Mar 30, 2021
3 mins read
…if I had to choose between betraying my country and betraying my friend, I hope I should have the guts to betray my country. — E M Forster
I am not proud of being an Indian. I did nothing to merit Indian-ness. I didn’t choose to be born in India. I do feel very fortunate to belong to this great melting pot of cultures and influences, but that’s just about all. Nationality — mine, yours or anyone else’s — is a matter of chance and it would speak poorly of me if I were to be proud of a coincidence.
Patriotism is something those born before us feed us. We are taught to wear it on our sleeve, coat it with layers of rhetoric. We shove it in the face of anyone who comes close enough to notice and in the process, effectively eliminate any chance of sense prevailing.
Patriots grow, from being schoolboys who sing of deshbhakti with such gusto that you sometimes wish they actually knew what the songs meant, to being loud but good-natured citizens who know no other way of solving a problem other than by rallying and campaigning. In their heads, Bharat Mata is armed for battle and everyone and everything is a threat.
Needless to say, such ones have little clue about how things work and why they work the way they do.
Mohandas Gandhi was against British tyranny, not the British themselves. He felt violated because he saw one man claim superiority over another, not because he saw a Britisher pummel an Indian. In South Africa, the purpose of Satyagraha was the triumph of truth and what is right, not to claim a victory over the British.
In other words, he thought it was wrong to attack people who can’t defend themselves. He realised that no consideration can outweigh what is right. He preached that the righteous need fear no force.
What Bapu did that no one else did was realise that all this didn’t apply to him alone. It is a simple fact that strangely, everyone goes blind to. He was against ‘demonising the British Empire for faults that we all possess’. It was the faults he was after.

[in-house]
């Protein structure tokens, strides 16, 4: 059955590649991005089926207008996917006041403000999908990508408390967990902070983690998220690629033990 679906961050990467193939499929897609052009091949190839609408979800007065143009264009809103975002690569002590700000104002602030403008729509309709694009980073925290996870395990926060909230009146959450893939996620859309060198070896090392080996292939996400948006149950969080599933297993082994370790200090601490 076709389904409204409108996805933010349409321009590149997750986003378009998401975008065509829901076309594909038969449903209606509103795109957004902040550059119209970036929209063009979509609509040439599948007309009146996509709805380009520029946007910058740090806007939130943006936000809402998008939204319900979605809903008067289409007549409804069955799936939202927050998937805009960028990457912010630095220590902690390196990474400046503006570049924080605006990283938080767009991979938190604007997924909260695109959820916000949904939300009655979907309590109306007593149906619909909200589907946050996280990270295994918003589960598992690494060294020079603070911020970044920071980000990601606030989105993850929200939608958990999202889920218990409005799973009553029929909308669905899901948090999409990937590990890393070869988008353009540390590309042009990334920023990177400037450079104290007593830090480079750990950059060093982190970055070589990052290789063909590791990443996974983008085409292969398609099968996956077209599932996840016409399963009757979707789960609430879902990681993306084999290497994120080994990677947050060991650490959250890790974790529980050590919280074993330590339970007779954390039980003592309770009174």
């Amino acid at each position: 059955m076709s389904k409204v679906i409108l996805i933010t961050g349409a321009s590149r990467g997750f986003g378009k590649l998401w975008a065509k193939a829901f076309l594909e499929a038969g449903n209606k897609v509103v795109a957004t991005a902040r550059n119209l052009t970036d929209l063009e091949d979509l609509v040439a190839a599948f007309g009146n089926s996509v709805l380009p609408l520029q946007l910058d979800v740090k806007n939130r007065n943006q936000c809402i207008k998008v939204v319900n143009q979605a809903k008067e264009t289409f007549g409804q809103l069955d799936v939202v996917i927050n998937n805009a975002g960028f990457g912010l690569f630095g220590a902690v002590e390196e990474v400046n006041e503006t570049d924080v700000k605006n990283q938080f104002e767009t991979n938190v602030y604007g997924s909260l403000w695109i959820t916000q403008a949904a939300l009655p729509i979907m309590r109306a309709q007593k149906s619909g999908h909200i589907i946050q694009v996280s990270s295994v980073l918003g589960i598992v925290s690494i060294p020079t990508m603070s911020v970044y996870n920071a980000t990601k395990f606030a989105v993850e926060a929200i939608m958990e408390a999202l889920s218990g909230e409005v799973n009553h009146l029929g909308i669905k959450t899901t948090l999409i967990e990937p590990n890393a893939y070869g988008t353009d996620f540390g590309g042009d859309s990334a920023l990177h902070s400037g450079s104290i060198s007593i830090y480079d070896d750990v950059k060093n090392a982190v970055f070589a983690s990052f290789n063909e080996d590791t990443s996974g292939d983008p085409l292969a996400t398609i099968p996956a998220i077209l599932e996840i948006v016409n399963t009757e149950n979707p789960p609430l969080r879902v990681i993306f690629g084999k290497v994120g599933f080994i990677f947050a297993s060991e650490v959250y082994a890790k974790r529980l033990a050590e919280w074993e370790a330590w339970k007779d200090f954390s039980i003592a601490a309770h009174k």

Isaac Asimov, in his autobiography talks of anti-semitism:
Such is the blindness of people that I have known Jews who, having deplored anti-semitism in unmeasured tones, would, with scarcely a breath in between, get on the subject of African-Americans and promptly begin to sound like a group of petty Hitlers. And when I pointed this out and objected to it strenuously, they turned on me in anger. They simply could not see what they were doing.
Asimov was a Jew who saw this in spite of having gone through what Jews traditionally went through. He was never roughed up, though I doubt that would have changed anything.
I find the unfriendly neighbourhood patriot very amusing and pity myself for not sharing his gusto. He is blocking the traffic, disturbing the peace and crowding the airwaves with rhetoric. All under the fond impression that he is doing it for his love of the nation, even though he has no idea how its going to work out.
Sadly though, even when I strain my eyes, I can spot no threat to Bharat Mata except one. I haven’t the heart to tell the patriot that it’s him.